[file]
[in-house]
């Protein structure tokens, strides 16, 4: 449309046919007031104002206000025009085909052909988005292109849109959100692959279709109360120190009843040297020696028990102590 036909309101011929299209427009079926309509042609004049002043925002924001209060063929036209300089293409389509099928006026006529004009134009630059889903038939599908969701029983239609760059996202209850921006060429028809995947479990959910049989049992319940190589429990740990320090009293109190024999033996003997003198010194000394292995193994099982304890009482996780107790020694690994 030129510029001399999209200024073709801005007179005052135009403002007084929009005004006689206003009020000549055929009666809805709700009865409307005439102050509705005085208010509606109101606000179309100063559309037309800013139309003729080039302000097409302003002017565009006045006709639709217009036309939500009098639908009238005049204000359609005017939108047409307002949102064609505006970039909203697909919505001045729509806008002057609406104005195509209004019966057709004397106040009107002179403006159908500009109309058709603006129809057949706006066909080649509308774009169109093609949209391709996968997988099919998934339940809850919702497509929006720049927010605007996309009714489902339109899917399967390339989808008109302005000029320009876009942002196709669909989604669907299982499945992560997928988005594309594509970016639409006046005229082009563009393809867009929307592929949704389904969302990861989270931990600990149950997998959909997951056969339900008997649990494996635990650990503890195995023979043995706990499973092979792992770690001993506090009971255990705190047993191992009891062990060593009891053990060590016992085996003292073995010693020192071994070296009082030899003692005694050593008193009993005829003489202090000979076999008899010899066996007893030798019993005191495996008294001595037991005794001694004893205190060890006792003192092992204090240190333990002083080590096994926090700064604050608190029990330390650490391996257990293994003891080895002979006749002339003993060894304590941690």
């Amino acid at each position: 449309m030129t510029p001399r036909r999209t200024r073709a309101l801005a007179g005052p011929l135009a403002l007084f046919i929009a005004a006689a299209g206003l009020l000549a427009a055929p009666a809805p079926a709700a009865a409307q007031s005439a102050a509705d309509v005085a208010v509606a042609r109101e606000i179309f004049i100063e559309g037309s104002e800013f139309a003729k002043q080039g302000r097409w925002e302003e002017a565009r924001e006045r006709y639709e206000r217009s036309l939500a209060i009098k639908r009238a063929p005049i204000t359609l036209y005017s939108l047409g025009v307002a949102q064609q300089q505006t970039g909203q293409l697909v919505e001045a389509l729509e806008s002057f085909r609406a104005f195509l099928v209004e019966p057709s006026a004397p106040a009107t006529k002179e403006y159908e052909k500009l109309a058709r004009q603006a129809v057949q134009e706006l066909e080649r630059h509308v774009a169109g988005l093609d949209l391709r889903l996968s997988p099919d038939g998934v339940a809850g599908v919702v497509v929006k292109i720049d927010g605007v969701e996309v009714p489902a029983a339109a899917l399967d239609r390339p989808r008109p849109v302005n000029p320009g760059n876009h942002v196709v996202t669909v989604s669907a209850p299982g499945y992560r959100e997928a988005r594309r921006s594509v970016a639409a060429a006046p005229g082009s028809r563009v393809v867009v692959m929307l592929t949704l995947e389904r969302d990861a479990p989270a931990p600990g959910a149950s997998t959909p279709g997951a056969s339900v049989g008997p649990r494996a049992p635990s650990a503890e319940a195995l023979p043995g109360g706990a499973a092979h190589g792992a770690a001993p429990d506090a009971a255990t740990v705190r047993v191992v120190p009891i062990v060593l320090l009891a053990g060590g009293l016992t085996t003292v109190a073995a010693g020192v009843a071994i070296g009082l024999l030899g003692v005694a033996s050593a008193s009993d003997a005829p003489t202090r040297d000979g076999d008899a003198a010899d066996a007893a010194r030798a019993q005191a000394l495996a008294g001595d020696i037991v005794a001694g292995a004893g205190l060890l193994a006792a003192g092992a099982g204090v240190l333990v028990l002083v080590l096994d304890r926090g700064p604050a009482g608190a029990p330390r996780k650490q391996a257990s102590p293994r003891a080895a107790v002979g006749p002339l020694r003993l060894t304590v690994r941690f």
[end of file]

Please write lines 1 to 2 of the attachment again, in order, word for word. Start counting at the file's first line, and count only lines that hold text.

[in-house]
């Protein structure tokens, strides 16, 4: 449309046919007031104002206000025009085909052909988005292109849109959100692959279709109360120190009843040297020696028990102590 036909309101011929299209427009079926309509042609004049002043925002924001209060063929036209300089293409389509099928006026006529004009134009630059889903038939599908969701029983239609760059996202209850921006060429028809995947479990959910049989049992319940190589429990740990320090009293109190024999033996003997003198010194000394292995193994099982304890009482996780107790020694690994 030129510029001399999209200024073709801005007179005052135009403002007084929009005004006689206003009020000549055929009666809805709700009865409307005439102050509705005085208010509606109101606000179309100063559309037309800013139309003729080039302000097409302003002017565009006045006709639709217009036309939500009098639908009238005049204000359609005017939108047409307002949102064609505006970039909203697909919505001045729509806008002057609406104005195509209004019966057709004397106040009107002179403006159908500009109309058709603006129809057949706006066909080649509308774009169109093609949209391709996968997988099919998934339940809850919702497509929006720049927010605007996309009714489902339109899917399967390339989808008109302005000029320009876009942002196709669909989604669907299982499945992560997928988005594309594509970016639409006046005229082009563009393809867009929307592929949704389904969302990861989270931990600990149950997998959909997951056969339900008997649990494996635990650990503890195995023979043995706990499973092979792992770690001993506090009971255990705190047993191992009891062990060593009891053990060590016992085996003292073995010693020192071994070296009082030899003692005694050593008193009993005829003489202090000979076999008899010899066996007893030798019993005191495996008294001595037991005794001694004893205190060890006792003192092992204090240190333990002083080590096994926090700064604050608190029990330390650490391996257990293994003891080895002979006749002339003993060894304590941690």